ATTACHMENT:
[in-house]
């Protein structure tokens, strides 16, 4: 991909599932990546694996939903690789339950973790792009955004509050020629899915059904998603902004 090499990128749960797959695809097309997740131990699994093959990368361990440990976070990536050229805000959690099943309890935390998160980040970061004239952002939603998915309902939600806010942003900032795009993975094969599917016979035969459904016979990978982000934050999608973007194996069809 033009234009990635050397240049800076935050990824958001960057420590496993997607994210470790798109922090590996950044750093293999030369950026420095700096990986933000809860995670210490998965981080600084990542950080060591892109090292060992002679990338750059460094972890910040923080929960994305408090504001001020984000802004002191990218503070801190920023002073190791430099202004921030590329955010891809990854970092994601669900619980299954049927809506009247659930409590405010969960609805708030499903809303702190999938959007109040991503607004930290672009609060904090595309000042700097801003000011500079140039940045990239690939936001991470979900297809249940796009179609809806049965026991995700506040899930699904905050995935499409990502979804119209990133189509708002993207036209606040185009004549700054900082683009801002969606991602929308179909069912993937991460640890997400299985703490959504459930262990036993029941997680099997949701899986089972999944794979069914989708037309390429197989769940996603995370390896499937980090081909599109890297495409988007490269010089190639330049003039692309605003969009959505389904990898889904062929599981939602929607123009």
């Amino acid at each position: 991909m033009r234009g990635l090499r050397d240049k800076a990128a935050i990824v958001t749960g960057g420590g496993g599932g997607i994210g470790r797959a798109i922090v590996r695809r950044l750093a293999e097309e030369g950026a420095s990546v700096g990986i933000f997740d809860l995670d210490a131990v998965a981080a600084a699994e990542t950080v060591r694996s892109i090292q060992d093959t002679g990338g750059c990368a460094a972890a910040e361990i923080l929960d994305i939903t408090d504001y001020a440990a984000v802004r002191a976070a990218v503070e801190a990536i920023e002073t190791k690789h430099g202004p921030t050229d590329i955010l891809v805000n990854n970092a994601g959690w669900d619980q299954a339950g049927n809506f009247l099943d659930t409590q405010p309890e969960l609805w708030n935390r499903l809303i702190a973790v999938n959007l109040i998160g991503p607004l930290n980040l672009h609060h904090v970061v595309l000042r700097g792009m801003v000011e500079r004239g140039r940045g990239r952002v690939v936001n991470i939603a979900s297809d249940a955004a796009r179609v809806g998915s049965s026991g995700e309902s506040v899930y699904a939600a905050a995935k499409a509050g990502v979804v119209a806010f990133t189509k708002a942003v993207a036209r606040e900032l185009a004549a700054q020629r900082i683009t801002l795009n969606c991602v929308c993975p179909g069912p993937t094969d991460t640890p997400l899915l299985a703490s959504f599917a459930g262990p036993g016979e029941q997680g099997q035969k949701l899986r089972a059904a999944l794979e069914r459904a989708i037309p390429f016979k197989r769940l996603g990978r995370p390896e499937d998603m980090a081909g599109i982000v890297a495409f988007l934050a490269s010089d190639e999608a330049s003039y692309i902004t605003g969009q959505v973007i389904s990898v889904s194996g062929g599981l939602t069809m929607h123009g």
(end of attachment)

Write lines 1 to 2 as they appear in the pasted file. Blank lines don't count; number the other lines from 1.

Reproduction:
[in-house]
């Protein structure tokens, strides 16, 4: 991909599932990546694996939903690789339950973790792009955004509050020629899915059904998603902004 090499990128749960797959695809097309997740131990699994093959990368361990440990976070990536050229805000959690099943309890935390998160980040970061004239952002939603998915309902939600806010942003900032795009993975094969599917016979035969459904016979990978982000934050999608973007194996069809 033009234009990635050397240049800076935050990824958001960057420590496993997607994210470790798109922090590996950044750093293999030369950026420095700096990986933000809860995670210490998965981080600084990542950080060591892109090292060992002679990338750059460094972890910040923080929960994305408090504001001020984000802004002191990218503070801190920023002073190791430099202004921030590329955010891809990854970092994601669900619980299954049927809506009247659930409590405010969960609805708030499903809303702190999938959007109040991503607004930290672009609060904090595309000042700097801003000011500079140039940045990239690939936001991470979900297809249940796009179609809806049965026991995700506040899930699904905050995935499409990502979804119209990133189509708002993207036209606040185009004549700054900082683009801002969606991602929308179909069912993937991460640890997400299985703490959504459930262990036993029941997680099997949701899986089972999944794979069914989708037309390429197989769940996603995370390896499937980090081909599109890297495409988007490269010089190639330049003039692309605003969009959505389904990898889904062929599981939602929607123009």